By Aditi Shah
VADODARA, India (Reuters) - India's Hindu nationalist Narendra Modi looked triumphant after voting on Thursday in the seventh stage of the world's largest election, but the man tipped to be the next prime minister is still not assured of winning an outright majority.
Some 139 million people were registered in the 89 constituencies that polled on Thursday in a race pitting Modi against the Nehru-Gandhi dynasty-led ruling Congress party and a pantheon of satraps. Results are due on May 16.
Casting his vote in his home state of Gujarat, the leader whose pro-business policies have delighted investors brandished his party's lotus symbol and taunted Congress heavyweights for shying away from the fight.
"The prime minister himself is not fighting the election. The finance minister is not fighting the election. All its top leaders have run away," Modi said to cheers from a large crowd gathered at the polling station in the state capital, Ahmedabad.
He snapped a "selfie" and posted the photograph on Twitter.
It is unusual for Indian politicians to give speeches after voting and Modi's opponents complained to the election commission that his use of the party symbol broke electoral rules.
Modi, who is standing in both the Gujarat town of Vadodara and the holy city of Varanasi, has shaken up Indian politics with an innovative campaign that has combined a massive social media outreach with up to five rallies a day. The 63-year-old has even appeared as a hologram campaigning in remote hamlets.
Opinion polls give a coalition led by Modi's Bharatiya Janata Party (BJP) a strong lead and predict the worst ever result for the ruling party, which led India to independence from Britain in 1947 and has dominated politics ever since.
But most surveys predict the BJP will fall short of the 272 seats needed for a parliamentary majority, meaning it will need to find allies. The size of the shortfall will determine whether a Modi government can pass free market reforms aimed at reviving the economy, or be constrained by protectionist allies.
"The BJP is unlikely to win an outright majority," said Nida Ali of Oxford Economics in a research note. "Given the deep roots of India's current predicament and the type of reforms required to turn the economy around, investors' optimism about an economic bounce-back appears unfounded."
Indian shares rose 6.5 percent in 2014 through Tuesday, outperforming the 0.5 percent drop in the MSCI emerging equities index, on expectations the industry-friendly BJP would score an emphatic win. But shares have cooled in recent sessions, as traders turn cautious ahead of election results.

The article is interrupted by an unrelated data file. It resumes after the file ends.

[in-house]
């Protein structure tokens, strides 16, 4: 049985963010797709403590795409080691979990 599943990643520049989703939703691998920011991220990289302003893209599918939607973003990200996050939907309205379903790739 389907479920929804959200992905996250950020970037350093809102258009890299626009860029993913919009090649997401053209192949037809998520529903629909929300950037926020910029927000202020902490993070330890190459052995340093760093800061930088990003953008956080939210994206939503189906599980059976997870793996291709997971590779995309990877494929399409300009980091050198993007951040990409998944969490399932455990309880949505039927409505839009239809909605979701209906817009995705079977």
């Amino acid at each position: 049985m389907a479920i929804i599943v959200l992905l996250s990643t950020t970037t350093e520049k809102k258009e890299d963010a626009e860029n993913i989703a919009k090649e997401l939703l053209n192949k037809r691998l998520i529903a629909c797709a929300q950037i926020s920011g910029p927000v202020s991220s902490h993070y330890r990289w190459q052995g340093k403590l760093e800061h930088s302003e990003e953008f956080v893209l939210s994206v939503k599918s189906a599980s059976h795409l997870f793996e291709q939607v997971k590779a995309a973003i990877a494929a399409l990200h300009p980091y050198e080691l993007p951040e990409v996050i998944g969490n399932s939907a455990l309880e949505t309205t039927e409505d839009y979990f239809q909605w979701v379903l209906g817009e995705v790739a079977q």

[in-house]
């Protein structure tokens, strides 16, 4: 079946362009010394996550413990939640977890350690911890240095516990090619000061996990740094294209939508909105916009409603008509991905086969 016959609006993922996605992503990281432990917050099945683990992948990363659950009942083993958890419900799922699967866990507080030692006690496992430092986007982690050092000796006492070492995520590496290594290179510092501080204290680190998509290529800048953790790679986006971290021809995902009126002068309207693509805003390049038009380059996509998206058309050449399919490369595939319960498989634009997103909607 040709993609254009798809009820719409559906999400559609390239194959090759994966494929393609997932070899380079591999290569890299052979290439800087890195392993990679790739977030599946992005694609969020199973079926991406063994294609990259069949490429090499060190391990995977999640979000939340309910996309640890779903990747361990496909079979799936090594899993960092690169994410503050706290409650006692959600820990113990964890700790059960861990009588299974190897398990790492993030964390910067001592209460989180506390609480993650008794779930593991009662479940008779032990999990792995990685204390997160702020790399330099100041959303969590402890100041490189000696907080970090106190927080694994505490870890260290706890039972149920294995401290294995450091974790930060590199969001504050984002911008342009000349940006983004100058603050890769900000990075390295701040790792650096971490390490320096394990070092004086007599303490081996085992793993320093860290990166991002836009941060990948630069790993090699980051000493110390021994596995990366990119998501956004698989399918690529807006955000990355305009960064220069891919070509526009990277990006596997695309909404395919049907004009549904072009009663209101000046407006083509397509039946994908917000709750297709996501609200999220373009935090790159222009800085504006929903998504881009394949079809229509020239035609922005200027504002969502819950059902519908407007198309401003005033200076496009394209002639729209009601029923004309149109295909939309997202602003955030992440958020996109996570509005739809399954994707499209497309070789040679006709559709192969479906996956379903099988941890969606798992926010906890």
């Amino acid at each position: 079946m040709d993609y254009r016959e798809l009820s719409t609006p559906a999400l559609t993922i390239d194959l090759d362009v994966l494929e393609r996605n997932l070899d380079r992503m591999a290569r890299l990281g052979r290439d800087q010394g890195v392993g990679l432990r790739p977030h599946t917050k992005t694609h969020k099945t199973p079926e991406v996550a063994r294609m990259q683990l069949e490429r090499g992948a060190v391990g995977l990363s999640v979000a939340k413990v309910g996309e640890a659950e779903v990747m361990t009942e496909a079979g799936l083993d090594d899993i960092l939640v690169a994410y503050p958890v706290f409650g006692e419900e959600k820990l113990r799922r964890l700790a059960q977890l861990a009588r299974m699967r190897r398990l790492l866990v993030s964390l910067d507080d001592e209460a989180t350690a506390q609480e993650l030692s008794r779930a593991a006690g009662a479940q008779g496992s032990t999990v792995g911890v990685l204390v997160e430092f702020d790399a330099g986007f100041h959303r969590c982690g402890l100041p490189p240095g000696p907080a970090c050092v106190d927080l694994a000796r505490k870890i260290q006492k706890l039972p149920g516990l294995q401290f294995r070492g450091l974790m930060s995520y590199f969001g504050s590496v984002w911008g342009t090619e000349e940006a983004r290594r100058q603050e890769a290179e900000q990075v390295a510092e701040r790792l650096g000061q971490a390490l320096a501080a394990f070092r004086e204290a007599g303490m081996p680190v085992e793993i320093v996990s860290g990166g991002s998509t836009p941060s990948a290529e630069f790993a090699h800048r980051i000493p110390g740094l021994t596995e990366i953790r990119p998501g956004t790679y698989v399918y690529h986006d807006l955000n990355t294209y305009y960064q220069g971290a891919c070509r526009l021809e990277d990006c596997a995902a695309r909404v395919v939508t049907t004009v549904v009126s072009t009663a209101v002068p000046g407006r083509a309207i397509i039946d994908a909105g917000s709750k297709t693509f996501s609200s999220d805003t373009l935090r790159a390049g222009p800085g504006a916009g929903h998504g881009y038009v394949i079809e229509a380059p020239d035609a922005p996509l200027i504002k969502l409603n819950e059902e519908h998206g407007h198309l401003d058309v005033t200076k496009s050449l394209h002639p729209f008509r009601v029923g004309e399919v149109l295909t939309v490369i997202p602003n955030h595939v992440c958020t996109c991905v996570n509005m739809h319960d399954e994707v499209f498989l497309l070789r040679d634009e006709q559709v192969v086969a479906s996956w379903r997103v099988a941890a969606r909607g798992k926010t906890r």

India is sometimes described as a collection of countries united mainly by a common currency. The results of its elections are notoriously hard to predict, with block voting by caste and religion. Dramatic last-minute swings can confound experts, with opinion polls getting the result wrong in 2004.
In a reminder of the difficulties in converting Modi's popularity into seats, Arun Jaitley, a possible future finance minister, risks losing a contest in the state of Punjab over anger with the state government headed by a BJP ally.
The BJP's president, Rajnath Singh also faces a tough fight in Lucknow, the capital of the mammoth state of Uttar Pradesh, where voters lined up at schools despite the blazing summer sun on Thursday.
The election remains Modi's to lose, however, and in recent days several senior Congress leaders have appeared to concede that prospects are gloomy. Finance Minister P. Chidambaram said on Monday "crucial mistakes" were made as public anger rose against corruption in 2010 and 2011.
The Congress party has governed for two terms and oversaw some of India's fastest ever growth, but lost popularity as the economy slowed and rampant graft was uncovered.
Chidambaram himself chose not to contest this election, a decision seen by many as a sign of weakness. A top adviser to Congress president Sonia Gandhi told the Times of India on Monday that the party would consider backing a non-BJP coalition led by a different party to stop Modi.
The party has since distanced itself from the comments.
"The Congress party and its allies will form the next government at the center," said Shakeel Ahmed, a party general secretary.
But Congress has fought a lackluster campaign so far, led by Rahul Gandhi, the great-grandson of India's first prime minister Jawaharlal Nehru. Gandhi's mother Sonia has also been a prominent campaigner, as has his sister. Some party leaders have even hinted a spell in opposition would be welcomed.
Modi wants to break the hold of the dynasty on Indian politics once and for all. He appealed to voters to put a strong government in place.
"The voting that has happened has achieved two things. One, the mother-son government is gone ... Second, a new government with a strong foundation will be in place," he said on Thursday.
(Additional reporting by Sruthi Gottipati, Manoj Kumar, Rajesh Kumar Singh and Malini Menon in NEW DELHI and Sharat Pradhan in LUCKNOW; Writing by Frank Jack Daniel; Editing by Douglas Busvine and Michael Perry)